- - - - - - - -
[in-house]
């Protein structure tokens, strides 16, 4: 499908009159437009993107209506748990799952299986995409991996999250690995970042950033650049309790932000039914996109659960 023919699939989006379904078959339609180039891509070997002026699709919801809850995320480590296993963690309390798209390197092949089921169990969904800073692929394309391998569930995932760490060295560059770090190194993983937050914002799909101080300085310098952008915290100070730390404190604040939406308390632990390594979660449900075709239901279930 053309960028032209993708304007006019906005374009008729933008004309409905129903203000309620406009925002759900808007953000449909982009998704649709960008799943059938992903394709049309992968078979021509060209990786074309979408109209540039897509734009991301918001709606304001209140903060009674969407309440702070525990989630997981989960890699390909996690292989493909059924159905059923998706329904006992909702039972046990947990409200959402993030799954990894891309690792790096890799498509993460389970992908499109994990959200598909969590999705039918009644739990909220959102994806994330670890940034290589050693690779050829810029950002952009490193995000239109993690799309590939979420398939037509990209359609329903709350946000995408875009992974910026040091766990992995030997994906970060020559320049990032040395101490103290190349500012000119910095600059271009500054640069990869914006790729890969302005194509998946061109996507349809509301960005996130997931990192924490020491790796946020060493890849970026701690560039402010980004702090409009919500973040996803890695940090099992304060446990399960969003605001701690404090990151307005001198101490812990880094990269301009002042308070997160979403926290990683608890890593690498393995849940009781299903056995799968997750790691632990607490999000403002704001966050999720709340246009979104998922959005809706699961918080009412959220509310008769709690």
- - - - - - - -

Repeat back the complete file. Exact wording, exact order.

[in-house]
């Protein structure tokens, strides 16, 4: 499908009159437009993107209506748990799952299986995409991996999250690995970042950033650049309790932000039914996109659960 023919699939989006379904078959339609180039891509070997002026699709919801809850995320480590296993963690309390798209390197092949089921169990969904800073692929394309391998569930995932760490060295560059770090190194993983937050914002799909101080300085310098952008915290100070730390404190604040939406308390632990390594979660449900075709239901279930 053309960028032209993708304007006019906005374009008729933008004309409905129903203000309620406009925002759900808007953000449909982009998704649709960008799943059938992903394709049309992968078979021509060209990786074309979408109209540039897509734009991301918001709606304001209140903060009674969407309440702070525990989630997981989960890699390909996690292989493909059924159905059923998706329904006992909702039972046990947990409200959402993030799954990894891309690792790096890799498509993460389970992908499109994990959200598909969590999705039918009644739990909220959102994806994330670890940034290589050693690779050829810029950002952009490193995000239109993690799309590939979420398939037509990209359609329903709350946000995408875009992974910026040091766990992995030997994906970060020559320049990032040395101490103290190349500012000119910095600059271009500054640069990869914006790729890969302005194509998946061109996507349809509301960005996130997931990192924490020491790796946020060493890849970026701690560039402010980004702090409009919500973040996803890695940090099992304060446990399960969003605001701690404090990151307005001198101490812990880094990269301009002042308070997160979403926290990683608890890593690498393995849940009781299903056995799968997750790691632990607490999000403002704001966050999720709340246009979104998922959005809706699961918080009412959220509310008769709690």